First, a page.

“Wisconsin is an employment-at-will state, meaning that nobody has a right to their job unless given that right,” Schneider said. “You can hire and fire anybody at any time.”

There are certain things that limit that right, however, such as contractually giving someone rights via a written or oral employment agreement. Contracts for more than a year have to be in writing; however, Schneider said there is a legal concept called promissory estoppel that states that promises made — whether oral or written — are enforceable by law.

“Watch what you say and how you say it because you might be giving employees certain rights that you did not intend to give them,” Schneider said.

Employees cannot be fired based on race, color, creed, sexual orientation, etc.

Voluntary termination or quitting can be done by word or action. An employee can say, ‘I quit.’ If an employee fails to show up for work consistently for a number of days, Schneider said that could be deemed a quit situation by their actions.

“When somebody quits, they have less rights under lots of different areas and benefit type plans than if they get fired,” Schneider said.

When creating an employee handbook, Schneider said to be careful not to unintentionally give employees certain rights. Handbooks should specifically include language underscoring the employee relationship is at-will in all circumstances. The handbook should also state that the employer reserves the right to unilaterally make future policy modifications within the handbook.

Use permissive language when referring to policies in the handbook, meaning the employer reserves the right to change those policies at any time. It should also be noted that disciplinary procedures mentioned are not exhaustive.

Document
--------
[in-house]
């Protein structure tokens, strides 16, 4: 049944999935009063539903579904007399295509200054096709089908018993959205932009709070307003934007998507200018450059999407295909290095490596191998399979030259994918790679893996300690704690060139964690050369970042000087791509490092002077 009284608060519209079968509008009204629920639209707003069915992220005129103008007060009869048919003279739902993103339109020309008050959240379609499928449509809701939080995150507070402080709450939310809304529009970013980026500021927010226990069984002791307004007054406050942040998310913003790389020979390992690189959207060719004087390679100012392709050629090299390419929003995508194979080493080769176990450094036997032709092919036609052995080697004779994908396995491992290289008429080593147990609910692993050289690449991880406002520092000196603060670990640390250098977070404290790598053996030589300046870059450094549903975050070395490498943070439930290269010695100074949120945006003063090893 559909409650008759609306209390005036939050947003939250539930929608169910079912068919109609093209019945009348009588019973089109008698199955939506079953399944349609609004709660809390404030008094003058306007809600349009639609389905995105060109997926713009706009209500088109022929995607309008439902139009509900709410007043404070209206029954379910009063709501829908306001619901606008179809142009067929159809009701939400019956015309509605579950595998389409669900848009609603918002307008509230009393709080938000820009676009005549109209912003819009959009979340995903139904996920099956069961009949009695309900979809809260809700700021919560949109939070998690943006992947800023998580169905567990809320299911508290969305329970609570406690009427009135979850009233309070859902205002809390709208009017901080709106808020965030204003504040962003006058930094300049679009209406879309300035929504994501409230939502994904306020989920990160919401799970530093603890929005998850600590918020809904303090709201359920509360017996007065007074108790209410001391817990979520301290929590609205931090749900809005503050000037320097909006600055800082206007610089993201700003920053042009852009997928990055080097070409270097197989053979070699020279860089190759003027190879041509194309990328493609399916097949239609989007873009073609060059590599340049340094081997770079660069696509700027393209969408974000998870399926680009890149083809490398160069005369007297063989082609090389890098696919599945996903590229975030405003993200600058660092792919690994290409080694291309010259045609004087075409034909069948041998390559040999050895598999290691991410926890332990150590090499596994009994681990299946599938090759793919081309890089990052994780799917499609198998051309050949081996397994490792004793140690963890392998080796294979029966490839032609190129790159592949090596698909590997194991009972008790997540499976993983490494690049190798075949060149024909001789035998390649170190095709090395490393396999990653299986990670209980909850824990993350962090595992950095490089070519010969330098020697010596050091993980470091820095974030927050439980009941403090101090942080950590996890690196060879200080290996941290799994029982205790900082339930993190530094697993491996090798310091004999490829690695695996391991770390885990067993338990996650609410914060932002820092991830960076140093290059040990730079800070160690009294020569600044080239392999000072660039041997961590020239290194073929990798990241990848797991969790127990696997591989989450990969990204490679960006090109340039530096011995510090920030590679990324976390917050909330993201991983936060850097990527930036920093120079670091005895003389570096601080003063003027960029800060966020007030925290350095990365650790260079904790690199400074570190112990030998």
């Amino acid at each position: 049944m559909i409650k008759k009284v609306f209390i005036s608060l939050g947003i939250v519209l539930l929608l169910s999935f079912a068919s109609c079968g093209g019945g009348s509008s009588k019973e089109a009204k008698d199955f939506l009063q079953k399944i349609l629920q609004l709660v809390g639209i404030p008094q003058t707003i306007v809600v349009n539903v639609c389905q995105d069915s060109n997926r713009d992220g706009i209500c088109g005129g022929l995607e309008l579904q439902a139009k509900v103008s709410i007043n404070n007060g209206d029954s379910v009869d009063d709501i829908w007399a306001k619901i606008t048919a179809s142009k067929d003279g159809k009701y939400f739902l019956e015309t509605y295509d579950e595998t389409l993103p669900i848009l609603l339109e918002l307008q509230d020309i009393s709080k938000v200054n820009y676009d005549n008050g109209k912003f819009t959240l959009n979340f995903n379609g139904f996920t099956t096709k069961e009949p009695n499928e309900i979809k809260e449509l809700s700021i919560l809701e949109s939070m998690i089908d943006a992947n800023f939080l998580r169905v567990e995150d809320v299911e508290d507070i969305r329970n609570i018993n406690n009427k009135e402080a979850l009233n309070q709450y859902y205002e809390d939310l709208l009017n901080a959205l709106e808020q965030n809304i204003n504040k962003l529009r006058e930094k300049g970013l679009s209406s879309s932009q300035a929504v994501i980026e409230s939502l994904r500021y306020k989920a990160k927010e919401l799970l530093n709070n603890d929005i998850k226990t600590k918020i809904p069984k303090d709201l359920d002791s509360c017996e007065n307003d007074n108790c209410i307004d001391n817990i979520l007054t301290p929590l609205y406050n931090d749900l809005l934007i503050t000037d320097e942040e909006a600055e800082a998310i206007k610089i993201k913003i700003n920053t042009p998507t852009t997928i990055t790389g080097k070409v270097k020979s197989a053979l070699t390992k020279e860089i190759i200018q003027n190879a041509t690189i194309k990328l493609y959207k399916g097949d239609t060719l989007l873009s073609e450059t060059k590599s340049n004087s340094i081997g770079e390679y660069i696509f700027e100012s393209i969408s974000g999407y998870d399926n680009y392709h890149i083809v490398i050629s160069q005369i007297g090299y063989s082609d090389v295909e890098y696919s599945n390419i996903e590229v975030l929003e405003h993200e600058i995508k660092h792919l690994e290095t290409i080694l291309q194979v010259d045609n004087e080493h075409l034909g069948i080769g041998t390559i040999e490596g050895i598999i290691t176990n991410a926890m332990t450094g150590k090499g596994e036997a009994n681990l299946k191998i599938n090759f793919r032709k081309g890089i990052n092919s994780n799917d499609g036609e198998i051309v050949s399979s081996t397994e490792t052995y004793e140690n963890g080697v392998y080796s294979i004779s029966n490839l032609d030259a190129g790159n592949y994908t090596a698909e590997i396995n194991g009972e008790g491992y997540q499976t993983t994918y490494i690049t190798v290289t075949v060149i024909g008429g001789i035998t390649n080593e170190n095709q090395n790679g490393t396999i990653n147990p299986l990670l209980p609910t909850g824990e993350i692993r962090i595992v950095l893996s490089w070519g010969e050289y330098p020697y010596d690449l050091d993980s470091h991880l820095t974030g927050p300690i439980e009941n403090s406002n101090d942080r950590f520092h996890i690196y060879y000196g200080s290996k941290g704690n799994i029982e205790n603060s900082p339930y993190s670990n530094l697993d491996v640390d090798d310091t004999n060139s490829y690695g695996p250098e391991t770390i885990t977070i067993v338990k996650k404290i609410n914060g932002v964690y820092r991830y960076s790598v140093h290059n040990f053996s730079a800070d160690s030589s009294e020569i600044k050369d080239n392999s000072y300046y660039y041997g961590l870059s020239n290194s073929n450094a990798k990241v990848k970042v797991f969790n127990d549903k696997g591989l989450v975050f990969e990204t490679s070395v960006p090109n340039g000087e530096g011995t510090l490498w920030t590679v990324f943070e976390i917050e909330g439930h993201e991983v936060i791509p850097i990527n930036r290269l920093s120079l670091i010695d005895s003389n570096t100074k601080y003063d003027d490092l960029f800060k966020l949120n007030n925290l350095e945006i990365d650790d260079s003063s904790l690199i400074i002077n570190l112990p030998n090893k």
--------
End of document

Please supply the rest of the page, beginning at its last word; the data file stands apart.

Schneider said employee records are important and should be reviewed when deciding to fire someone.

“Every time an employee screws up, document it immediately, and better yet, have them sign some sort of disciplinary procedure,” Schneider said. “Review those, and make sure if you have certain policies on certain actions, there is consistency you’ve created while applying that policy.”

When communicating to an employee that they are going to be let go, pick a discreet location and have another person present as a witness.

“When you’re telling somebody the reasons why they were fired, make sure it doesn’t go into any of those prohibitive areas,” Schneider said. “Keep it about job performance-type things. Be careful not to sugarcoat anything either. You can be blunt yet professional.”

Schneider also addressed the topic of payments for terminated employees.

“When you fire someone, you have to give them their last paycheck,” Schneider said.

In order to deduct pay to cover damages caused by an employee, the employer must have something in writing. According to Wisconsin Statute 103.455, an employee must have signed something ahead of time stating their employer can deduct from their wages for defective or faulty workmanship, lost or stolen property, or damage to property.

“Without something in writing, you cannot make those deductions,” Schneider said.

Following termination, the employer must also pay the fired employee for any unused vacation, paid time-off or sick pay.

“That’s really important, and you have to make sure you have a policy on how those items are accrued and that those policies are clear and consistently applied,” Schneider said.

For more information on the hiring and firing process, Schneider recommended a book, “Hiring and Firing in Wisconsin,” by Wisconsin State Bar as a resource on this topic.